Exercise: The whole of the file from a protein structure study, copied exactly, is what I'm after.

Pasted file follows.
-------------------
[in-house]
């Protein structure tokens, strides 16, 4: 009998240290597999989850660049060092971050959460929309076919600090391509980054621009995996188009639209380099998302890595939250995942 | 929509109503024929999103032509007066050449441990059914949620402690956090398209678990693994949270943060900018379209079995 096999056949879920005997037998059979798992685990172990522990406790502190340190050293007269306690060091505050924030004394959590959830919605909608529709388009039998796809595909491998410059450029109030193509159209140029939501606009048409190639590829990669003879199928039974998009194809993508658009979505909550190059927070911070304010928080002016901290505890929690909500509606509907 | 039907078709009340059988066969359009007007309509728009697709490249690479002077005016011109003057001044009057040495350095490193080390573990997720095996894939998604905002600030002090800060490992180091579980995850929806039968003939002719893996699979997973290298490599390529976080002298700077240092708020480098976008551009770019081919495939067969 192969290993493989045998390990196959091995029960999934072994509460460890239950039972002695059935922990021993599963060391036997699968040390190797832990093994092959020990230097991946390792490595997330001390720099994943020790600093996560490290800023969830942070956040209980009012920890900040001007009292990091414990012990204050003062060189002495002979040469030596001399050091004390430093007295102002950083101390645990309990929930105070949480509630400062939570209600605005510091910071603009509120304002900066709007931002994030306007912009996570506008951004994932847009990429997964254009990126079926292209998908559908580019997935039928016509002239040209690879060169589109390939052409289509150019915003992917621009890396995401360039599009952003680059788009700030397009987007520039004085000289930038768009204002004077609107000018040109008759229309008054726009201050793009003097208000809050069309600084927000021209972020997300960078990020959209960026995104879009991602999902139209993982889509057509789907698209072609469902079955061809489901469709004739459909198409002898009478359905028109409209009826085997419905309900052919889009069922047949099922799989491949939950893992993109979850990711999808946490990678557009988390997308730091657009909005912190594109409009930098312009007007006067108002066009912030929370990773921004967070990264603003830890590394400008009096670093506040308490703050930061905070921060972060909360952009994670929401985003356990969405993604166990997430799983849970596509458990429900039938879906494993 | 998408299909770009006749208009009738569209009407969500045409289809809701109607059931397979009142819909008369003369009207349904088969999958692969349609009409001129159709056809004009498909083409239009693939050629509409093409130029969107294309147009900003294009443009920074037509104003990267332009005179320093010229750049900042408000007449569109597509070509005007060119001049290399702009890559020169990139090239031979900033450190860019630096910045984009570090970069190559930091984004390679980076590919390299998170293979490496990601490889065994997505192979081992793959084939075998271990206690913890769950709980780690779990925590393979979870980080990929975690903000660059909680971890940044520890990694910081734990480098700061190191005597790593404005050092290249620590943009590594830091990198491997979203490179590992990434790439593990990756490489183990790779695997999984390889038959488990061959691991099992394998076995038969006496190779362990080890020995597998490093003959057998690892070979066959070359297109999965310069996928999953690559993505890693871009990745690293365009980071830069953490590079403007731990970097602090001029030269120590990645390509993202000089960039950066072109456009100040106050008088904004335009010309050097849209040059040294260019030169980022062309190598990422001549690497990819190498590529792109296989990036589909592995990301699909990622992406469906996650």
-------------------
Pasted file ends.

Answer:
[in-house]
């Protein structure tokens, strides 16, 4: 009998240290597999989850660049060092971050959460929309076919600090391509980054621009995996188009639209380099998302890595939250995942 | 929509109503024929999103032509007066050449441990059914949620402690956090398209678990693994949270943060900018379209079995 096999056949879920005997037998059979798992685990172990522990406790502190340190050293007269306690060091505050924030004394959590959830919605909608529709388009039998796809595909491998410059450029109030193509159209140029939501606009048409190639590829990669003879199928039974998009194809993508658009979505909550190059927070911070304010928080002016901290505890929690909500509606509907 | 039907078709009340059988066969359009007007309509728009697709490249690479002077005016011109003057001044009057040495350095490193080390573990997720095996894939998604905002600030002090800060490992180091579980995850929806039968003939002719893996699979997973290298490599390529976080002298700077240092708020480098976008551009770019081919495939067969 192969290993493989045998390990196959091995029960999934072994509460460890239950039972002695059935922990021993599963060391036997699968040390190797832990093994092959020990230097991946390792490595997330001390720099994943020790600093996560490290800023969830942070956040209980009012920890900040001007009292990091414990012990204050003062060189002495002979040469030596001399050091004390430093007295102002950083101390645990309990929930105070949480509630400062939570209600605005510091910071603009509120304002900066709007931002994030306007912009996570506008951004994932847009990429997964254009990126079926292209998908559908580019997935039928016509002239040209690879060169589109390939052409289509150019915003992917621009890396995401360039599009952003680059788009700030397009987007520039004085000289930038768009204002004077609107000018040109008759229309008054726009201050793009003097208000809050069309600084927000021209972020997300960078990020959209960026995104879009991602999902139209993982889509057509789907698209072609469902079955061809489901469709004739459909198409002898009478359905028109409209009826085997419905309900052919889009069922047949099922799989491949939950893992993109979850990711999808946490990678557009988390997308730091657009909005912190594109409009930098312009007007006067108002066009912030929370990773921004967070990264603003830890590394400008009096670093506040308490703050930061905070921060972060909360952009994670929401985003356990969405993604166990997430799983849970596509458990429900039938879906494993 | 998408299909770009006749208009009738569209009407969500045409289809809701109607059931397979009142819909008369003369009207349904088969999958692969349609009409001129159709056809004009498909083409239009693939050629509409093409130029969107294309147009900003294009443009920074037509104003990267332009005179320093010229750049900042408000007449569109597509070509005007060119001049290399702009890559020169990139090239031979900033450190860019630096910045984009570090970069190559930091984004390679980076590919390299998170293979490496990601490889065994997505192979081992793959084939075998271990206690913890769950709980780690779990925590393979979870980080990929975690903000660059909680971890940044520890990694910081734990480098700061190191005597790593404005050092290249620590943009590594830091990198491997979203490179590992990434790439593990990756490489183990790779695997999984390889038959488990061959691991099992394998076995038969006496190779362990080890020995597998490093003959057998690892070979066959070359297109999965310069996928999953690559993505890693871009990745690293365009980071830069953490590079403007731990970097602090001029030269120590990645390509993202000089960039950066072109456009100040106050008088904004335009010309050097849209040059040294260019030169980022062309190598990422001549690497990819190498590529792109296989990036589909592995990301699909990622992406469906996650």